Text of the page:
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As polarisation has peaked ahead of the election centring the two main camps led by the Awami League and the BNP, electoral logos of both have drawn an equal number of registered political parties. Eleven parties want to fight the polls with the Awami League’s boat symbol while as many have sought the BNP’s paddy sheaf.


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This is the first time in Bangladesh so many parties have gathered under the umbrellas of the two camps.

The Election Commission has released the list of the 39 parties with the logos they want after screening their applications.

The Jatiya Party, which is the main opposition in parliament now, wants to contest in the election under the Awami League-led Grand Alliance, but with its own plough logo. Two others have also applied for plough.

The 14 other parties want to battle for the Dec 30 ballot with their own symbols.

The unregistered parties are barred from the election but their candidates can contest, if nominated by a registered party.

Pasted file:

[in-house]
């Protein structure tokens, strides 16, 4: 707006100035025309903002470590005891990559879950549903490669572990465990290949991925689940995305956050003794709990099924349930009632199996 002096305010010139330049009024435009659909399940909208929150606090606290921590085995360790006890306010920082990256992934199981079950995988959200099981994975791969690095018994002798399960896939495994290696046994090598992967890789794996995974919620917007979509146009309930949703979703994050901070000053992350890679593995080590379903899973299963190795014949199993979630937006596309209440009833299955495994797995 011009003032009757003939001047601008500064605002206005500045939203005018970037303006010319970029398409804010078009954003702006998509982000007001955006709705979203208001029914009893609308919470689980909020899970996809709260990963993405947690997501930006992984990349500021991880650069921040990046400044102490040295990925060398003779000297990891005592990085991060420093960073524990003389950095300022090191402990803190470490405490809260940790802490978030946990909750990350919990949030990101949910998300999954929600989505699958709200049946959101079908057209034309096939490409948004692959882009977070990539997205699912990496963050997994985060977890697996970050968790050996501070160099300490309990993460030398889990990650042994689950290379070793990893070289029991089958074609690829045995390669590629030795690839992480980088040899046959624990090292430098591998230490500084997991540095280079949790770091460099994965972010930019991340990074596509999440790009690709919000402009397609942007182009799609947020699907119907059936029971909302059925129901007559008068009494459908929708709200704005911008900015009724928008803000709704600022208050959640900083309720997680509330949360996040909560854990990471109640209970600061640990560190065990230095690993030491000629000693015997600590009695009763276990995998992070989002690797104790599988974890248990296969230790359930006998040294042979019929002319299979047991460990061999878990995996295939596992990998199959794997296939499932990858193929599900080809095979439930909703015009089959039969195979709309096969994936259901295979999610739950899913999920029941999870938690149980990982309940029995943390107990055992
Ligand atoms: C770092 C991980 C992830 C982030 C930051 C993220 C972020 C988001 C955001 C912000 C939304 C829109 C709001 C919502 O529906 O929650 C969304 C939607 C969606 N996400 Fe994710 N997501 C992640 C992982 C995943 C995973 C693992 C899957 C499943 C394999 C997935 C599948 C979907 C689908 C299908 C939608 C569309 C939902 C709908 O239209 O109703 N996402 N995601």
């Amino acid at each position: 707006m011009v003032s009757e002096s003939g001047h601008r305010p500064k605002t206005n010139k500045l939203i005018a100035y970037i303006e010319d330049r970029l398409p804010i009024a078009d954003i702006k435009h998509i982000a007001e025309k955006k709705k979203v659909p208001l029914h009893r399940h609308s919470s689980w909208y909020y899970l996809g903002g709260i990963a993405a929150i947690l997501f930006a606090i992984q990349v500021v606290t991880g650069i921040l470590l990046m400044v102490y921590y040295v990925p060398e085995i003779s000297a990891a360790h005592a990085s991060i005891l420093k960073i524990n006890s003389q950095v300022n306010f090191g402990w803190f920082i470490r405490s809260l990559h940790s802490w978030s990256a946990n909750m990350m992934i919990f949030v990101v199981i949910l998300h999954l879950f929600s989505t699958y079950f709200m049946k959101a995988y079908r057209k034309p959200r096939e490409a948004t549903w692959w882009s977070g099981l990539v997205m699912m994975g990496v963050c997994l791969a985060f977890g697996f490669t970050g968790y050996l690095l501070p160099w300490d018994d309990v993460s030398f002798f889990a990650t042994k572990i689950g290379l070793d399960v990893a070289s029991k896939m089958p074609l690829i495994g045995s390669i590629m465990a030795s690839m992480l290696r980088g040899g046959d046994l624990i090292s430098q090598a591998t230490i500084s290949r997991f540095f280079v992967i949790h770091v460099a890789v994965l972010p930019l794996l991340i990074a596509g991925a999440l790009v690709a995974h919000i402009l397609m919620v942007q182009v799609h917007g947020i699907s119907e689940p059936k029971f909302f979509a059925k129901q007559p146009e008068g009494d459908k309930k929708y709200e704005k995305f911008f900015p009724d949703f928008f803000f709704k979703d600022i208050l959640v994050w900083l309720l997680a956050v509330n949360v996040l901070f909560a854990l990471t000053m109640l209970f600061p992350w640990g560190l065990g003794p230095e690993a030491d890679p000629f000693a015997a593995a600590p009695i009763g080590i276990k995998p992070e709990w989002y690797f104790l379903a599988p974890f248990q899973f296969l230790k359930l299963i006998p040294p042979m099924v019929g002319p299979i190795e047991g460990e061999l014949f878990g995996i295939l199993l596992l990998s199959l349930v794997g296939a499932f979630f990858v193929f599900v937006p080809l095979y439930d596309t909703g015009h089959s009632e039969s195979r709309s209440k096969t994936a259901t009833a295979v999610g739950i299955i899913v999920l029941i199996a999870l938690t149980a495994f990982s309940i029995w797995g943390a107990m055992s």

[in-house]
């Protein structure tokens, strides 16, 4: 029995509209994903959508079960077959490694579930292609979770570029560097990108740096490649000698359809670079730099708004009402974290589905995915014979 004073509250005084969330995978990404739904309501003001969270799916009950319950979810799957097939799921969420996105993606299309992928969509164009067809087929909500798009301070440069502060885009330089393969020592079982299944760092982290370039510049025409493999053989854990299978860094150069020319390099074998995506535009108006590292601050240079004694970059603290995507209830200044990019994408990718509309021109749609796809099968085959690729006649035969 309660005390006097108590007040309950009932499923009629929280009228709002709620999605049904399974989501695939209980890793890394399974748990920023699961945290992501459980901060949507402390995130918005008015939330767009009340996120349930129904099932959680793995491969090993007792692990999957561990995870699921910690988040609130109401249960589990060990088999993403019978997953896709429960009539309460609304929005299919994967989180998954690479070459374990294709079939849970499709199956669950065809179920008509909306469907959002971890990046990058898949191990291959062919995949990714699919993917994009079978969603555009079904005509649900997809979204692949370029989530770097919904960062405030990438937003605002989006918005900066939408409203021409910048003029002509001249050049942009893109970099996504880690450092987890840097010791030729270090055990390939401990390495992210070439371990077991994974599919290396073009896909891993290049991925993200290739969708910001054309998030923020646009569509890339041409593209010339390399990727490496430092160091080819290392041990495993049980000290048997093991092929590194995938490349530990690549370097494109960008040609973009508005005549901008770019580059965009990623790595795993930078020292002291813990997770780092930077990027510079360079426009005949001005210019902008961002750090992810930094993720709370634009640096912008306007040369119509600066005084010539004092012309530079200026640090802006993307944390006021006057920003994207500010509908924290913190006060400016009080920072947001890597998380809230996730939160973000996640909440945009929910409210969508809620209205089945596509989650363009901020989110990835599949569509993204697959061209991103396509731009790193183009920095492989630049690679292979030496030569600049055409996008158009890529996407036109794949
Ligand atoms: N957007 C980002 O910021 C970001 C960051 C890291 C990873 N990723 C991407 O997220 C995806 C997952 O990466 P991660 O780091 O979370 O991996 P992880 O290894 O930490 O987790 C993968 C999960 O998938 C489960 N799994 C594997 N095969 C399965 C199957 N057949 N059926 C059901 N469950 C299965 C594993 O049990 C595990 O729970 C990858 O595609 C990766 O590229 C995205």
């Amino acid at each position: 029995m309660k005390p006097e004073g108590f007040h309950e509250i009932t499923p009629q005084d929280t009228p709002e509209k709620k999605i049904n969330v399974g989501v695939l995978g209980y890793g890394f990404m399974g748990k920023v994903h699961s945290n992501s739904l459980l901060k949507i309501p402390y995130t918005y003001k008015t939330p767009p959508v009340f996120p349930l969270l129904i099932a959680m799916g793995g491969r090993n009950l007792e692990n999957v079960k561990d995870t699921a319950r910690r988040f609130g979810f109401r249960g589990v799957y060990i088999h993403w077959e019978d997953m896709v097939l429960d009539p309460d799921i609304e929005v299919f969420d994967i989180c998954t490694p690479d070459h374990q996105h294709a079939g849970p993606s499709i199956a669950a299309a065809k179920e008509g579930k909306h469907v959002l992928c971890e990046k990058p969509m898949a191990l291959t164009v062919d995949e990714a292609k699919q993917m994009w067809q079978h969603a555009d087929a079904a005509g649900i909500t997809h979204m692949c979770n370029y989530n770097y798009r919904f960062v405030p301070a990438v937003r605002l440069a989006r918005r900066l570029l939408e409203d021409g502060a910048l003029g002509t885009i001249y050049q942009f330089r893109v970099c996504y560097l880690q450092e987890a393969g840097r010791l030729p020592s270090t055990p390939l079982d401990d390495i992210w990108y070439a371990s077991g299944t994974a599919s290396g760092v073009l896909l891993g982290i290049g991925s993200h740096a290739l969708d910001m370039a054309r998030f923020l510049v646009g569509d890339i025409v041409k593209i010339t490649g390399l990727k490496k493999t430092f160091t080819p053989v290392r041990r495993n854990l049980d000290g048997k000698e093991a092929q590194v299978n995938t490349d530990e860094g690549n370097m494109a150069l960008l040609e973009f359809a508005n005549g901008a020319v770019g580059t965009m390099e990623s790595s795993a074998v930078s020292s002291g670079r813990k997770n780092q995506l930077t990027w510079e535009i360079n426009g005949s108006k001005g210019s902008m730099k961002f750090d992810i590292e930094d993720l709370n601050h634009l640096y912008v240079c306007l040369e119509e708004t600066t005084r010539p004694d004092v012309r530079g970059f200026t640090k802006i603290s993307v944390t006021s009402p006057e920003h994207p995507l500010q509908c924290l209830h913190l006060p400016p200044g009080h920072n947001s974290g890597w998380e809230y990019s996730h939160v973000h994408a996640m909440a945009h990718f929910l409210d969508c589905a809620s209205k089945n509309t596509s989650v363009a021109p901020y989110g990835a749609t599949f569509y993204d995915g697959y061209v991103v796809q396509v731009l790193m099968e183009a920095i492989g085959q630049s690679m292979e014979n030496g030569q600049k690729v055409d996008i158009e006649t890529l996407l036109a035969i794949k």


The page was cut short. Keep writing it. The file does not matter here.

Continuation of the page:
The Election Commission will consider them as the member of the registered party, according to EC Deputy Secretary Abdul Halim Khan.

Halim said the EC has written to the registered parties asking for the names, posts and samples of signature of the people they select as attesters.

The parties will have to respond before the deadline for nomination ends on Dec 9.

The move aims to prevent confusion over nominations by a party in case of internal rifts, the deputy secretary said.

Small political parties have been making big efforts to form political alliances ahead of the election. But, according to data, political alliances formed may seem to strengthen the larger parties, but they do not influence the number of votes in the election.

Most of the times political parties negotiate how electoral constituencies are divided up when they forge an alliance. However, in the end, only a few political parties get seats and most of the smaller parties draw in a negligible number of votes.

Bigger parties reach out to small ones to widen their alliance before elections, according to political analysts. They attempt to impress voters with the number of small political parties in the coalition irrespective of their registration or their leaders and activists.

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